Startups, Events

Startups pitch their solutions to the opioid epidemic at Health 2.0

The $50,000 challenge was sponsered by the Robert Wood Johnson Foundation to help find a tech-enabled approach to addressing substance abuse of opioids.

Opioid pills

In the United States, an estimated 2.5 million people struggle with addiction to opioids and every day more than 115 people die from opioid overdose, according to the National Institute on Drug Abuse.

The growing issue has policymakers, the pharmaceutical industry and increasingly entrepreneurs scrambling to find a solution.

At Health 2.0 conference in Santa Clara, finalists in the $50,000 Robert Wood Johnson Foundation Opioid Challenge pitched their ideas on using technology to help support substance abuse treatment and connect individuals suffering from the condition.

The winner of the top prize was Boston-based Sober Grid, which was founded in 2015 and functions as the world’s largest social media application, specifically dedicated to those with substance abuse issues. Sober Grid has been funded by grants from the National Institute on Drug Abuse and the National Science Foundation.

Currently company has more than 130,000 members in recovery from substance abuse disorders, including more than 23,000 users dealing with substance abuse issues with opioids.

To help reduce the probability of relapse for users, Sober Grid’s platform helps locate nearby treatment centers and offers AI-triggered notifications that can notify family and friends, as well as telehealth capabilities that can connect users to professional and peer counselors.

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Earlier this year, the company acquired Ohio peer recovery coaching service Ascent allowing them to provide HIPPA-compliant counseling on their application.

Second place winner was Data Cubed, a New York-based life sciences tech startup that has developed what it’s calling ResQ, a video game app that is focused on fighting opioid addiction through surveys and games that can track behavior trends and decision-making.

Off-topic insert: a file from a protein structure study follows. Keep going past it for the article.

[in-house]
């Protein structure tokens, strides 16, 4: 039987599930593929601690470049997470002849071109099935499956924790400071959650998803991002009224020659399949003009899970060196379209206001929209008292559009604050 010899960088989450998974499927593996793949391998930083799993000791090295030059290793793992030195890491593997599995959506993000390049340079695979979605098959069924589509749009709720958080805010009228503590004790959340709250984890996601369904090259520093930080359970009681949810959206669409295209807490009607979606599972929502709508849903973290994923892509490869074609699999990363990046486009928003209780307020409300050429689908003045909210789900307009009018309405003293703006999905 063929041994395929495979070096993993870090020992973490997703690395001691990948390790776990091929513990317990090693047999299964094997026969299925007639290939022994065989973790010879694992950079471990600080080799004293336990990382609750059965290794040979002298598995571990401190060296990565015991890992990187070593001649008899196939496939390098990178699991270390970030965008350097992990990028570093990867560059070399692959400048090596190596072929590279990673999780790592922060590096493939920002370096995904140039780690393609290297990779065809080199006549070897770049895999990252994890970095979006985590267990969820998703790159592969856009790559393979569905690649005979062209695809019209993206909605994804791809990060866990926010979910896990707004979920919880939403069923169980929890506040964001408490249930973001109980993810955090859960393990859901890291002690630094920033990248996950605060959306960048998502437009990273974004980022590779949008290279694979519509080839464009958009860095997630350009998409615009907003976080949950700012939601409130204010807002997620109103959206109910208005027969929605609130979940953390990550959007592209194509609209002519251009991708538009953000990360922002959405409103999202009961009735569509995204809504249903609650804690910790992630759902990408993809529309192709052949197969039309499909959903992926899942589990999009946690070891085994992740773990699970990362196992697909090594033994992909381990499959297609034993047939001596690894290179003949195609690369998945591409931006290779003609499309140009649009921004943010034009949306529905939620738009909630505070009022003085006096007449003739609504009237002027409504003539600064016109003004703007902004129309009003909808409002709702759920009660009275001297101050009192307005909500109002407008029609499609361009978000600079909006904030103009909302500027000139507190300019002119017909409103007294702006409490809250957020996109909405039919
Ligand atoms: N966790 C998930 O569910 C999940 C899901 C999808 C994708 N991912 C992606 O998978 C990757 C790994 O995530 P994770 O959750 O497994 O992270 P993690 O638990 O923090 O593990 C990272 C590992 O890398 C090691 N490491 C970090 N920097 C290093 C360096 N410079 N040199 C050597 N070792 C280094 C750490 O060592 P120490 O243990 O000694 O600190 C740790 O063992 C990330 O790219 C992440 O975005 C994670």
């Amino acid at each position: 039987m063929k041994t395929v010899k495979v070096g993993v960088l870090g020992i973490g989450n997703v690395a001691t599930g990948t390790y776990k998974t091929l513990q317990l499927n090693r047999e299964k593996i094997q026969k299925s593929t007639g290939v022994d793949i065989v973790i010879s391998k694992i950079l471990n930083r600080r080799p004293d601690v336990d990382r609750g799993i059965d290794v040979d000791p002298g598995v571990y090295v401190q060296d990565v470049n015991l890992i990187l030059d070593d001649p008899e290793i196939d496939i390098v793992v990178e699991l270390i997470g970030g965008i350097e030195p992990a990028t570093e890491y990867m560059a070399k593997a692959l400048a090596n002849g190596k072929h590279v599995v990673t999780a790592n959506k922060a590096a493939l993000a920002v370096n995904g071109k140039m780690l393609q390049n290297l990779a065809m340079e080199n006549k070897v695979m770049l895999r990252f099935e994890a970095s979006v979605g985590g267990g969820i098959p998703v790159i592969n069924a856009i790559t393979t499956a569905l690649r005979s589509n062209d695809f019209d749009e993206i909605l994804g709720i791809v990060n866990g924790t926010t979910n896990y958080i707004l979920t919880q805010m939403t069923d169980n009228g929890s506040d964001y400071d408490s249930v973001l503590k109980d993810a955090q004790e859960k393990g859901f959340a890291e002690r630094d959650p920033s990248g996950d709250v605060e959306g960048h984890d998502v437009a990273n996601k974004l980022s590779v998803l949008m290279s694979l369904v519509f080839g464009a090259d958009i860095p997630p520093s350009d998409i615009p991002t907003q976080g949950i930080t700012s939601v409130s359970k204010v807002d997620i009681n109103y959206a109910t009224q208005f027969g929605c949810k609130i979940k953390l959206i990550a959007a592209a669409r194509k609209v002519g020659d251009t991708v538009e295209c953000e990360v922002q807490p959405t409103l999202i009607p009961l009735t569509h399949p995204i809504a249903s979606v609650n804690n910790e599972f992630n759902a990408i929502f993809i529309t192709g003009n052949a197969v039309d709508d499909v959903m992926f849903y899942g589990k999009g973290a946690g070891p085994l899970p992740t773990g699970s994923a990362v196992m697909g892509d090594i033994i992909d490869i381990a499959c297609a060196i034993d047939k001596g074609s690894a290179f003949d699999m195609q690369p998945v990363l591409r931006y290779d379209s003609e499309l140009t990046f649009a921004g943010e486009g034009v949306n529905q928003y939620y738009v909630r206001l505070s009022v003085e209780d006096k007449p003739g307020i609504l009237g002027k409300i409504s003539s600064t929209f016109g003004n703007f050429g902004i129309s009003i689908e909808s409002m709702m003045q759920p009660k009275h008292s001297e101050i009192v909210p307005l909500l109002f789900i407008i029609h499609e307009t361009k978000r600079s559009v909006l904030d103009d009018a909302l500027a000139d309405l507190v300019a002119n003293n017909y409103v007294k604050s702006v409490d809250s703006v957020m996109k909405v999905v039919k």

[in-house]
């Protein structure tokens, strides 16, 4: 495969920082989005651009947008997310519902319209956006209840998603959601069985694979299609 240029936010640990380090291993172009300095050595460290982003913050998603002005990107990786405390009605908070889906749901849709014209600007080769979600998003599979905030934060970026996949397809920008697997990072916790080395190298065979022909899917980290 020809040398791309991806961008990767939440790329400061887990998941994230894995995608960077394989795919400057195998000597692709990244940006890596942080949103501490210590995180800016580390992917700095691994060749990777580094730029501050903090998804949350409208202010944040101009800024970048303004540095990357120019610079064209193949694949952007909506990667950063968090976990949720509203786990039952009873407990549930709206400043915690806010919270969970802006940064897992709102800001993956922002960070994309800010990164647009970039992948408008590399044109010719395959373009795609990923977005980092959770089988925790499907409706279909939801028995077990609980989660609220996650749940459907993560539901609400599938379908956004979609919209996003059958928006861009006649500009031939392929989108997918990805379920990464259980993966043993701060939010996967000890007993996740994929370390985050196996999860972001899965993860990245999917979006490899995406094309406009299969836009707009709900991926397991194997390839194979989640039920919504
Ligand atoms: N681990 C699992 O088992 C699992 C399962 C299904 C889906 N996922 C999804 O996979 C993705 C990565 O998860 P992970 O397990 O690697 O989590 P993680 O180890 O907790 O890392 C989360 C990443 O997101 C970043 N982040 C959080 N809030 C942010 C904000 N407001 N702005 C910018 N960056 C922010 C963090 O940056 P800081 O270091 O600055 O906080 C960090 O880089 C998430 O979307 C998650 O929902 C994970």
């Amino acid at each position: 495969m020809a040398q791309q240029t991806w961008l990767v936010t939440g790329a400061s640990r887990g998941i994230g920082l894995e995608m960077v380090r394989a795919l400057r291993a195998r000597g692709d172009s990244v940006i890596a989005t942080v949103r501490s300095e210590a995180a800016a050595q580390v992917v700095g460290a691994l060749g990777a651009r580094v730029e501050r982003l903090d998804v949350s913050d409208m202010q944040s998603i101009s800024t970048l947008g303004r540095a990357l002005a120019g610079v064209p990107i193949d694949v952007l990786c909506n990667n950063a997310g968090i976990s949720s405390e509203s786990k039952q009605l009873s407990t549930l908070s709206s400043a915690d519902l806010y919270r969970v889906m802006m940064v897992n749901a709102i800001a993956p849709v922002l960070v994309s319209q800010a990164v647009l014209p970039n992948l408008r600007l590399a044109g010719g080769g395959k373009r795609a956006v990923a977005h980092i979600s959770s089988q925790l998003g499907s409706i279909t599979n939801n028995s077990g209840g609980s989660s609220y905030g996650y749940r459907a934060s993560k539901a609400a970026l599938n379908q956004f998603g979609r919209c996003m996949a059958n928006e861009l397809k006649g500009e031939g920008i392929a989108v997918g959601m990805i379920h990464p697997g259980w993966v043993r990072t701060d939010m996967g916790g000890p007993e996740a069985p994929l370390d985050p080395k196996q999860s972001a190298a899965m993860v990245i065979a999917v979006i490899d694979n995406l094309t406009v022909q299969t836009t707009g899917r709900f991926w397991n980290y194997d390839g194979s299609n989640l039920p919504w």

The company claims it’s able to boost resilience to relapse by mobilizing a user’s social support network when there is a high risk of relapse.

In third place was HashTag, started by a group of Carnegie Mellon University graduate students, has built the Hope band, a wearable device with the ability to detect opioid overdose and an associated mobile app that can notify emergency services or contacts of overdose.

The device, which is meant to work with existing harm reduction techniques, monitors the user’s blood oxygen levels and alerts bystanders and emergency services if it senses an issue. The company said they are eventually looking to eventually pursue regulatory approval with the FDA.

Second place walked away with a $15,000 prize and third place received $10,000. The three startups were already whittled down from a larger pool of nearly a hundred other companies focused on addressing the opioid epidemic.

Photo: Getty Images, VladimirSorokin